This question is very much interrelated with our next question which is about the purpose of the seal. Therefore, under the subject of purpose, we will discuss further the timing of the seal.
Fourth, what is the purpose of the seal? The term seal is very flexible and has a variety of meanings. Ardnt and Gingrich (p. 804) list three figurative meanings: (1) to seal up something in order to keep it secret, (2) to mark with a seal as a means of identification, and (3) to attest, certify, or acknowledge.
In John 6:27 God's endorsement of His Son is evident. Many terms are used to state this common idea. These terms include (1) authentication, (2) attestation, (3) approval, (4) confirmation, (5) certification, and (6) accreditation. The key point is that God pus His approval upon Jesus. Jesus is identified as the authenticated Son of God and Son of Man. The question remains as to just how this was done.
Many hold that the seal refers to the descent of the Spirit upon Jesus. Gordon (p.77) maintains, "This sealing must evidently refer back to his reception of the Spirit at Jordan. . . . Behold the Lamb of God presenting himself for inspection at the Jordan! . . . he [the Father] puts the Holy Ghost upon him, the testimony to his sonship, the seal of his separation unto sacrifice and service."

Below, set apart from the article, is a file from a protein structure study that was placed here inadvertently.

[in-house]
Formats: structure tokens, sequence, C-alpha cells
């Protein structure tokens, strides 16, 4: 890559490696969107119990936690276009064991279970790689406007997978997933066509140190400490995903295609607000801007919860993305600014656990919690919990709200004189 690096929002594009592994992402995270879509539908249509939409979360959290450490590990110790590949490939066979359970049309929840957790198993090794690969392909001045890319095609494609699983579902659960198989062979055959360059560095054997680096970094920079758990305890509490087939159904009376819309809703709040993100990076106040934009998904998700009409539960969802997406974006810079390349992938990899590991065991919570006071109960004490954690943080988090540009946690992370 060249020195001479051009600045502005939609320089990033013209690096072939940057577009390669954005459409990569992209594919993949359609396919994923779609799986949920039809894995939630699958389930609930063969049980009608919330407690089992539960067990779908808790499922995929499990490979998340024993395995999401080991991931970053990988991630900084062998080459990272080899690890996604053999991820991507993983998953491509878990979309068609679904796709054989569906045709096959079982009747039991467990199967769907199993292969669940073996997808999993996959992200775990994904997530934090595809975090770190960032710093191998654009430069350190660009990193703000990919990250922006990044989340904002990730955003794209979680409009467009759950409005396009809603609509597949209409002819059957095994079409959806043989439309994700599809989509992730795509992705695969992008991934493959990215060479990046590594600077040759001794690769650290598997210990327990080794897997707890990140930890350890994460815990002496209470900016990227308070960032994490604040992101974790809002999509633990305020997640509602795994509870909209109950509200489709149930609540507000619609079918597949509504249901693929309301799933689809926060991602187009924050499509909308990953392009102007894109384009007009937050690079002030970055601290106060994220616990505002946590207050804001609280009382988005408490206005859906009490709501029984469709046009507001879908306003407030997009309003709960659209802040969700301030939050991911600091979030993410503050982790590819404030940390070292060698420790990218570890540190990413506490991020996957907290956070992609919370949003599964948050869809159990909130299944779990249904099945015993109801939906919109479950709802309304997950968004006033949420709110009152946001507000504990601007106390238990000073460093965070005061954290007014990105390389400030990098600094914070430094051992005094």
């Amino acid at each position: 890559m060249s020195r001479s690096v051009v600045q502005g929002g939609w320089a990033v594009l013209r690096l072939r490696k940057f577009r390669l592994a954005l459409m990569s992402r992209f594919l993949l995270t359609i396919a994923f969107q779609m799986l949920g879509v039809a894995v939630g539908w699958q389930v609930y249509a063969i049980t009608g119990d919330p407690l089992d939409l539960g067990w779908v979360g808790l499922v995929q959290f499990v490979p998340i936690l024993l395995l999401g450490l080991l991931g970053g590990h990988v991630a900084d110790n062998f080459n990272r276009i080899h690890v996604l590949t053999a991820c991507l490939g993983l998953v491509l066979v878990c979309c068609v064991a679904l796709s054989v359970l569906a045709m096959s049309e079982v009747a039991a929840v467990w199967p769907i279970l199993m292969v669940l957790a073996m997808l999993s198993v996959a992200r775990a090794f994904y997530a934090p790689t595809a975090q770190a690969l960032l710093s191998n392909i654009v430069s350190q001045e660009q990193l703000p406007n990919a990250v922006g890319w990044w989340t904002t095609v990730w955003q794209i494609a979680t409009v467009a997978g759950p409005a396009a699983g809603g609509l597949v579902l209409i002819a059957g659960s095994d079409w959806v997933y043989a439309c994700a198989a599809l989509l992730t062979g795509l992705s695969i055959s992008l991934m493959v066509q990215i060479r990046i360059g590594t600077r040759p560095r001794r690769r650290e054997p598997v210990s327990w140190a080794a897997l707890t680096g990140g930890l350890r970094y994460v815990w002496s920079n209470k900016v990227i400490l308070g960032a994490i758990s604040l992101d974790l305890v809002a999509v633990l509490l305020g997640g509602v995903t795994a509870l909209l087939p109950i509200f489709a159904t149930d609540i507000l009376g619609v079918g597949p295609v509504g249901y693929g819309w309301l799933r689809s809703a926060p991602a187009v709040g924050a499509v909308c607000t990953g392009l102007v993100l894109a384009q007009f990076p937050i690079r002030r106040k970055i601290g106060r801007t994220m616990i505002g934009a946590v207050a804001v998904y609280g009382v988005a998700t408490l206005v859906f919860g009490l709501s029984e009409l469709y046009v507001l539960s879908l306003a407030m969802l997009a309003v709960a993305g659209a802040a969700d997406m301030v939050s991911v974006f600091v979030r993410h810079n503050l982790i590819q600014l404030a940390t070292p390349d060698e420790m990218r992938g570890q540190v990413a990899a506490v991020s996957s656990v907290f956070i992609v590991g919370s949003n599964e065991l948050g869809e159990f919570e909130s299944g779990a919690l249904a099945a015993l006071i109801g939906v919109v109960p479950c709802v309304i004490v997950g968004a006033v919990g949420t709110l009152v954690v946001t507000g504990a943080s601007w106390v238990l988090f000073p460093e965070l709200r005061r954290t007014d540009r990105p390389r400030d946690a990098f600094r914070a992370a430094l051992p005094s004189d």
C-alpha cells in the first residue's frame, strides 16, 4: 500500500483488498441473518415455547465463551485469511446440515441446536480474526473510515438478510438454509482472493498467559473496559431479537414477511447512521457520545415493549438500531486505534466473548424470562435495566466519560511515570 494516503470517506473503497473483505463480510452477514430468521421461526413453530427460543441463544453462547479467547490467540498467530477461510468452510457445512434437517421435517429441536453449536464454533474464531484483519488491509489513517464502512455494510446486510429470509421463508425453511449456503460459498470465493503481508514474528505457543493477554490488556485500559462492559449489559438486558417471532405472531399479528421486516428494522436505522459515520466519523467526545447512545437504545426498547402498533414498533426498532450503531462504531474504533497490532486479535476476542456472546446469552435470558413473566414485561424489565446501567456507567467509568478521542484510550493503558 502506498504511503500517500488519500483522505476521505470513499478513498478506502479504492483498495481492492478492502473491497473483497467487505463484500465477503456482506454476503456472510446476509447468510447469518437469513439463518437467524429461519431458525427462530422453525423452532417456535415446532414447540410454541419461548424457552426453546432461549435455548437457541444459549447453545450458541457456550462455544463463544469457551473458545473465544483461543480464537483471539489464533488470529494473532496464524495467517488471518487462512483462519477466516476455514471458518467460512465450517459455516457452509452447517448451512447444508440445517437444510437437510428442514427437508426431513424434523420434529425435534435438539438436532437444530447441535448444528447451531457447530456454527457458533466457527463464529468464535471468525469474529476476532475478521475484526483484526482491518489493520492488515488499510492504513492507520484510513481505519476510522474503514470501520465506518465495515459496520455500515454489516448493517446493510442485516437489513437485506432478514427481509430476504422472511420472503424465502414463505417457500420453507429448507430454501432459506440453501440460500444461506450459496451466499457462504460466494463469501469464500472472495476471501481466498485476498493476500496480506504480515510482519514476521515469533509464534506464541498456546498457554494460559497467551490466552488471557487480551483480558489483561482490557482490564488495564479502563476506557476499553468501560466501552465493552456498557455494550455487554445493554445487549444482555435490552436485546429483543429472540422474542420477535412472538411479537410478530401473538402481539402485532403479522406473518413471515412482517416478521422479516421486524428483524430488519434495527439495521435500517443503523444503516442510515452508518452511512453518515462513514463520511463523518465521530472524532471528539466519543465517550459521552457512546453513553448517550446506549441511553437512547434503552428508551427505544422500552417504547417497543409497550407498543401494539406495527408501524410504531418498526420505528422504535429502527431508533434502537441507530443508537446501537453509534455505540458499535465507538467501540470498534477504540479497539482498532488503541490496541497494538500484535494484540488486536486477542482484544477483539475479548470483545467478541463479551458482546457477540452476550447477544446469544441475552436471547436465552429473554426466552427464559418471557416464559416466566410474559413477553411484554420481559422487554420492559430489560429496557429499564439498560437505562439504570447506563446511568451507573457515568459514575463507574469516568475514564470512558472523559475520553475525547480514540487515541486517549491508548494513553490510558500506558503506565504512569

Similarly, Dunn (p. 184) declares that the seal "must refer to God's attestation of the Son by the anointing with the Spirit at Jordan." This anointing, as it says in Acts 10:38, equipped Jesus for his Messianic ministry of healing and teaching. With regard to John 6:27, Arndt and Gingrich (p. 804) say that the term seal means more than to just provide with a mark of identification. Rather, it equals "endue with power from heaven."
According to Rea (p. 129), "This divine certification [the seal] and approval referred to the Holy Spirit who had descended upon Jesus at His baptism and to the accompanying voice from heaven, ‘This is my beloved Son, in whom I am well-pleased.'" Thus, Rea includes the voice from heaven in the seal.
Other authors maintain that the seal was the miracles Jesus performed. Jesus had just fed about 5,000 men and had walked on water. According to Lenski (p. 453), "The seal he [God] affixed to Jesus these people had seen on the previous day in the miracles he wrought, especially in that of the bread." The miracles should have revealed to the multitude that Jesus was the Christ. They should have had this "sign" value.